Thursday, July 25, 2019

St. James the Greater and the English Reformation

Today is the Feast of St. James, the son of Zebedee, also called the Greater, one of the Twelve Apostles, not to be confused with St. James the Lesser or St. James the Just, the bishop of Jerusalem. He is renowned today because of the popularity of the Camino de Santiago and his shrine church in Compostela, Spain. Pilgrims walk the Camino to visit his shrine and gain the Indulgences of the pilgrimage.

There was an English route to the shrine which began in either A Coruña (Corunna) or Ferrol on the coast. After crossing the seas from England, Ireland, or Northern Europe, the pilgrims walked at least 75 kilometers or 46 miles. This was also a major trade route during the late Middle Ages.

Of course, once pilgrimages and other devotions to the saints, including the saints previously honored in England like Our Lady of Walsingham and St. Thomas of Canterbury, were discouraged, this pilgrimage to Spain from England was curtailed. William Farina, in his Saint James the Greater in History, Art and Culture, further suggests that there was a great animosity in England toward this traditional devotion to St. James the Greater because it was in Spain. He notes that Henry VIII named St. James Palace in the City of Westminster for St. James the Lesser "in direct opposition to the popular Spanish cult"--even though the Palace was built on the site of a former leper hostel named for St. James the Lesser, so perhaps it wasn't such direct opposition but continuity with the past. Farina also interprets several passages from Shakespeare plays, especially naming one of his greater villains, Iago in Othello, after the (Spanish) saint, as displaying not only national English animosity, but Shakespeare's personal animosity to Saint James the Greater because of his shrine in Spain, even though there were many churches in England dedicated to this saint. Finally, Farina states that more churches were built in England after the Break from Rome dedicated to St. James the Lesser than to St. James the Greater, although he does not provide any evidence of that assertion. Usually, St. James the Lesser is combined with St. Philip as in their shared feast Saints Philip and James in May.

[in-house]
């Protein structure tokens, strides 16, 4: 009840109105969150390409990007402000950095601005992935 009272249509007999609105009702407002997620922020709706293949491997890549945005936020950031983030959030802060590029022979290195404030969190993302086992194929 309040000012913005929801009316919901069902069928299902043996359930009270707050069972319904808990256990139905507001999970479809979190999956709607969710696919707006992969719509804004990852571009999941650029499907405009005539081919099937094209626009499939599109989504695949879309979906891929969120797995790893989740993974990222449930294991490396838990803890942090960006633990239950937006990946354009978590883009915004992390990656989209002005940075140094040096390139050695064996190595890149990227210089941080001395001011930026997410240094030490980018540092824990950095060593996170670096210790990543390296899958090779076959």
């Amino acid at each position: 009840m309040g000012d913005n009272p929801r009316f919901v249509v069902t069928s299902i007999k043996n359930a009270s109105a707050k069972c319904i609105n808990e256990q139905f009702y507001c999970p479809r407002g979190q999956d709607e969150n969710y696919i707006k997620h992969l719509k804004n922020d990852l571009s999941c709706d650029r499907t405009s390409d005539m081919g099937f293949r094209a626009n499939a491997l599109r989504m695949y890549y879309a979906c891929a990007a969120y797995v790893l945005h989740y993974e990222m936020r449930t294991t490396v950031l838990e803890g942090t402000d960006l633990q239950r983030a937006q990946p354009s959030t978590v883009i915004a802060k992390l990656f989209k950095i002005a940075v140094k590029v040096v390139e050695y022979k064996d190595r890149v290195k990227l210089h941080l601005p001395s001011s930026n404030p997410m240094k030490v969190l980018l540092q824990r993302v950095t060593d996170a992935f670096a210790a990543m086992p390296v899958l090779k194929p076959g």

We do know, however, that Sir Francis Drake's excursions into Spain provoked fear that English forces would desecrate the shrine of Santiago de Compostela, as this website explains:

In May 1589, faced with the fear of an attack on Compostela by the English troops of Francis Drake, whose ships were attacking Corunna, Archbishop Juan de Sanclemente ordered the concealment of the body of the apostle in the presbytery of the Cathedral. Its exact location was unknown for several centuries until 1879, the year of the second discovery of the apostolic remains.

So the conflict between England and Spain during the reigns of Elizabeth I and Philip II indirectly impacted the shrine of Saint James the Greater at Compostela, even though the Spanish forces at Corunna was prepared to thwart his attack.

In England, however, there was a Spanish presence and embassy chapel in London throughout the reigns of Elizabeth I and James I as the parish church now called St. James-Spanish Place explains:

In the reign of Elizabeth I the Bishops of Ely let their palace and chapel in Ely Place to the Spanish Ambassador, and until the reign of Charles I it was occupied by the representative of the Court of Spain. During this period the chapel was freely used by English Catholics and became a place of sanctuary for them.

St. James-Spanish Place celebrates its patronal feast today with a Solemn Pontifical Mass and glorious music, its choir accompanied by His Majestys Sagbutts and Cornetts:

Mass Andrea Gabrieli 
Plaudite omnis terra Giovanni Gabrieli 
Iubilate Deo a 15 Giovanni Gabrieli 
O quam suavis est Giovanni Gabrieli 
O lux et decus Hispaniae Victoria (O light and grace of Spain,
most holy James, you who were the first among the apostles, were the first of them to wear a martyr’s crown. Alleluia.)
Canzon a 13 Pietro Lappi

St. James the Greater, pray for us!

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